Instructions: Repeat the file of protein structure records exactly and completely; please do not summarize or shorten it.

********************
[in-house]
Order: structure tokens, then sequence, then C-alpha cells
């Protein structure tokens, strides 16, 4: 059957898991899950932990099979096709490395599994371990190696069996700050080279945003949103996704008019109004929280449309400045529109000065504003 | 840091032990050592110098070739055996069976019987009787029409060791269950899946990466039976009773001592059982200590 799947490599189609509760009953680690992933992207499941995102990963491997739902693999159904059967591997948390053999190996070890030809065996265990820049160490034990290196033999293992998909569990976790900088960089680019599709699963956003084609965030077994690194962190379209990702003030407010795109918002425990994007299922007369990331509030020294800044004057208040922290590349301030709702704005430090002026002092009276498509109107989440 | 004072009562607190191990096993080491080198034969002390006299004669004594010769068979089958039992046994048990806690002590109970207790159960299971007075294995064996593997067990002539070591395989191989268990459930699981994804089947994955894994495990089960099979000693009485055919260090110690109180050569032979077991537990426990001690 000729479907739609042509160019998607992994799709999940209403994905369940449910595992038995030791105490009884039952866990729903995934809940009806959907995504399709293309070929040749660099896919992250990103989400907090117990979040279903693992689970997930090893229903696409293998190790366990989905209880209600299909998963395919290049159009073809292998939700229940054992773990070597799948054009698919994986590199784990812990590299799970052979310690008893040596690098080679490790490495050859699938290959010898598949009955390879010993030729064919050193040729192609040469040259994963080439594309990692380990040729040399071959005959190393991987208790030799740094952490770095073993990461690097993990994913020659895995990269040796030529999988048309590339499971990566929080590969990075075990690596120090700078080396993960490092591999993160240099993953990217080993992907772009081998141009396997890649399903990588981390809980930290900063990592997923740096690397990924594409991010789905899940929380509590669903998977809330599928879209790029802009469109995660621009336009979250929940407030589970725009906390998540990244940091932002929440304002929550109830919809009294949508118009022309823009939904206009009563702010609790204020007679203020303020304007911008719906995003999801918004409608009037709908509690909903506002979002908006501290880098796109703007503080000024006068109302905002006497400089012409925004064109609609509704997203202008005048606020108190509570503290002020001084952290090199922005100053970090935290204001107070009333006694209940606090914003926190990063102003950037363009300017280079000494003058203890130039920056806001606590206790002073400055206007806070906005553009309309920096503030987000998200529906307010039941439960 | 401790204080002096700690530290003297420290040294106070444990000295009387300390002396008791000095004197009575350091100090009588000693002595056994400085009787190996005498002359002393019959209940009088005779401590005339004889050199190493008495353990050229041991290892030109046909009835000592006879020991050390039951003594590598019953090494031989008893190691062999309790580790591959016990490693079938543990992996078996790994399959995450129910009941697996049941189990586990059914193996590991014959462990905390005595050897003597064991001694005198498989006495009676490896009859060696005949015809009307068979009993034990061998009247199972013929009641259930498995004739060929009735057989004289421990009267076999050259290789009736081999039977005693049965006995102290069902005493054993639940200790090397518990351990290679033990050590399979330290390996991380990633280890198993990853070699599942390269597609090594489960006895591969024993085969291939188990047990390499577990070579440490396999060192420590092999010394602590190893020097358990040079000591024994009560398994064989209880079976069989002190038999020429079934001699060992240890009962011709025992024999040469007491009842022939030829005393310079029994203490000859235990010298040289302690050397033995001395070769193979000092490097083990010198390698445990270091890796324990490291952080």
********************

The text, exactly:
[in-house]
Order: structure tokens, then sequence, then C-alpha cells
């Protein structure tokens, strides 16, 4: 059957898991899950932990099979096709490395599994371990190696069996700050080279945003949103996704008019109004929280449309400045529109000065504003 | 840091032990050592110098070739055996069976019987009787029409060791269950899946990466039976009773001592059982200590 799947490599189609509760009953680690992933992207499941995102990963491997739902693999159904059967591997948390053999190996070890030809065996265990820049160490034990290196033999293992998909569990976790900088960089680019599709699963956003084609965030077994690194962190379209990702003030407010795109918002425990994007299922007369990331509030020294800044004057208040922290590349301030709702704005430090002026002092009276498509109107989440 | 004072009562607190191990096993080491080198034969002390006299004669004594010769068979089958039992046994048990806690002590109970207790159960299971007075294995064996593997067990002539070591395989191989268990459930699981994804089947994955894994495990089960099979000693009485055919260090110690109180050569032979077991537990426990001690 000729479907739609042509160019998607992994799709999940209403994905369940449910595992038995030791105490009884039952866990729903995934809940009806959907995504399709293309070929040749660099896919992250990103989400907090117990979040279903693992689970997930090893229903696409293998190790366990989905209880209600299909998963395919290049159009073809292998939700229940054992773990070597799948054009698919994986590199784990812990590299799970052979310690008893040596690098080679490790490495050859699938290959010898598949009955390879010993030729064919050193040729192609040469040259994963080439594309990692380990040729040399071959005959190393991987208790030799740094952490770095073993990461690097993990994913020659895995990269040796030529999988048309590339499971990566929080590969990075075990690596120090700078080396993960490092591999993160240099993953990217080993992907772009081998141009396997890649399903990588981390809980930290900063990592997923740096690397990924594409991010789905899940929380509590669903998977809330599928879209790029802009469109995660621009336009979250929940407030589970725009906390998540990244940091932002929440304002929550109830919809009294949508118009022309823009939904206009009563702010609790204020007679203020303020304007911008719906995003999801918004409608009037709908509690909903506002979002908006501290880098796109703007503080000024006068109302905002006497400089012409925004064109609609509704997203202008005048606020108190509570503290002020001084952290090199922005100053970090935290204001107070009333006694209940606090914003926190990063102003950037363009300017280079000494003058203890130039920056806001606590206790002073400055206007806070906005553009309309920096503030987000998200529906307010039941439960 | 401790204080002096700690530290003297420290040294106070444990000295009387300390002396008791000095004197009575350091100090009588000693002595056994400085009787190996005498002359002393019959209940009088005779401590005339004889050199190493008495353990050229041991290892030109046909009835000592006879020991050390039951003594590598019953090494031989008893190691062999309790580790591959016990490693079938543990992996078996790994399959995450129910009941697996049941189990586990059914193996590991014959462990905390005595050897003597064991001694005198498989006495009676490896009859060696005949015809009307068979009993034990061998009247199972013929009641259930498995004739060929009735057989004289421990009267076999050259290789009736081999039977005693049965006995102290069902005493054993639940200790090397518990351990290679033990050590399979330290390996991380990633280890198993990853070699599942390269597609090594489960006895591969024993085969291939188990047990390499577990070579440490396999060192420590092999010394602590190893020097358990040079000591024994009560398994064989209880079976069989002190038999020429079934001699060992240890009962011709025992024999040469007491009842022939030829005393310079029994203490000859235990010298040289302690050397033995001395070769193979000092490097083990010198390698445990270091890796324990490291952080």